Vancouver Public Schools officials breathed a sigh of relief Tuesday, as voters in the west Vancouver district overwhelmingly voted in favor of two school levies that will fund programs and technology in the district.
The district’s four-year, $147.7 million levy was passing with 63.5 percent support after initial returns were released. Of the 25,415 people who voted, 16,135 approved the levy. The levy will fund school programs, including classroom programs, extracurricular activities, additional staff and building maintenance.
The district’s six-year, $48.8 million technology levy, meanwhile, will pay for the maintenance and upgrades to laptops and tablets and other programs in the district. That measure was passing with 61.8 percent support, with 15,282 of the 24,736 voters supporting that levy.
It’s good news for the school district, which is already projecting a $14.3 million budget deficit next school year, even with the passage of the levy.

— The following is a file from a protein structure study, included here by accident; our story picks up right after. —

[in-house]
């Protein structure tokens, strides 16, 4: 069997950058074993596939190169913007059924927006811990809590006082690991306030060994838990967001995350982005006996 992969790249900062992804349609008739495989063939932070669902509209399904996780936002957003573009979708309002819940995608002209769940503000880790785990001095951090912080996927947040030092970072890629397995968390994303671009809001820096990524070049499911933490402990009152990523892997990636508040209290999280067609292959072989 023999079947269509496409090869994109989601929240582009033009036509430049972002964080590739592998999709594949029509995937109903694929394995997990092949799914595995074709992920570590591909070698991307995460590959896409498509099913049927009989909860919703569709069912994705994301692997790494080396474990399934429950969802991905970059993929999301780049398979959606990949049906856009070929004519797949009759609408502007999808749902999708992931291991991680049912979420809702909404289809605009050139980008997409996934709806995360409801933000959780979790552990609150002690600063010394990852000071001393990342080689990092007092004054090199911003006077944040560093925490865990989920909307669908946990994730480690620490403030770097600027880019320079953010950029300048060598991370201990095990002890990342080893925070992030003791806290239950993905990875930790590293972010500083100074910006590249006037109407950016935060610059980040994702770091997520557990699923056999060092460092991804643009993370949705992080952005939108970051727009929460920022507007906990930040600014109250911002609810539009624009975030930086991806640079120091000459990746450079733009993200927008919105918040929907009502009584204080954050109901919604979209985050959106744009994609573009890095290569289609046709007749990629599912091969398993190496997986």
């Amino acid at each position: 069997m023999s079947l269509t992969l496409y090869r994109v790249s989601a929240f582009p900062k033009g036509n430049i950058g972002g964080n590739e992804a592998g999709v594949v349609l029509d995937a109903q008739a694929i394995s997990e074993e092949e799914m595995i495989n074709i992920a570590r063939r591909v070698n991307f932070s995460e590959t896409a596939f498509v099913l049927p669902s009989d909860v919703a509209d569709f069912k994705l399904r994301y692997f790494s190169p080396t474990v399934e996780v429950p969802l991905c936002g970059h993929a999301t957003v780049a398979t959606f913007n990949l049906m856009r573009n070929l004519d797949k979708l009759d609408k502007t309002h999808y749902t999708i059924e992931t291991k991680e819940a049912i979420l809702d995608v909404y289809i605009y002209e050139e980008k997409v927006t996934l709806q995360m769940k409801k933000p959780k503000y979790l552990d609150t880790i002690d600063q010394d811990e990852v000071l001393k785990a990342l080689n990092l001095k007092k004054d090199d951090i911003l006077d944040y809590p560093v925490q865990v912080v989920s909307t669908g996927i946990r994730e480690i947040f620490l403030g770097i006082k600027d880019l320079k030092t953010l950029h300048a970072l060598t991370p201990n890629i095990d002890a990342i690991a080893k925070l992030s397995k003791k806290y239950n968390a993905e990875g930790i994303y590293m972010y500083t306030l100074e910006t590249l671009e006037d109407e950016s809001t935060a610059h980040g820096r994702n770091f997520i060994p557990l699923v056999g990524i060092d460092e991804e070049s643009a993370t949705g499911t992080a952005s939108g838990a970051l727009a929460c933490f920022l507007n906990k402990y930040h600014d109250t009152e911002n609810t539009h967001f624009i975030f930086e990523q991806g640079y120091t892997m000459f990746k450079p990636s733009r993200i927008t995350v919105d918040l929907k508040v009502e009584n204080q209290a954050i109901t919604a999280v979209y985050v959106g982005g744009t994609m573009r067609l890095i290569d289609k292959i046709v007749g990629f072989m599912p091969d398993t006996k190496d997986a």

District officials blame the state’s new school funding model, the multimillion-dollar contracts approved with district staff unions within the last year and declining enrollment. Just hours before the results were released, school board director Mark Stoker said at the board’s regular meeting that it would have been “catastrophic” for the district had the levies failed.
District administrators celebrated the results at administrative offices, applauding after about 20 tense minutes of refreshing the Clark County Elections Office website on their phones.
“I’m grateful for the continued confidence in students, staff and our strategic direction,” Superintendent Steve Webb said.
This is the first time voters have cast their ballots since legislators approved a new school funding formula two years ago. The formula relies on a levy swap, which raised state education taxes while capping local levies at the $1.50 per thousand in assessed value.
Webb has been critical of the levy swap, which the state adopted following the 2012 McCleary Supreme Court decision that ruled the state was failing to fund basic education.
“Now more than ever, we all need to advocate for a comprehensive set of sensible policy solutions to the McCleary mess handed to us by elected leaders in Olympia,” Webb said at the meeting.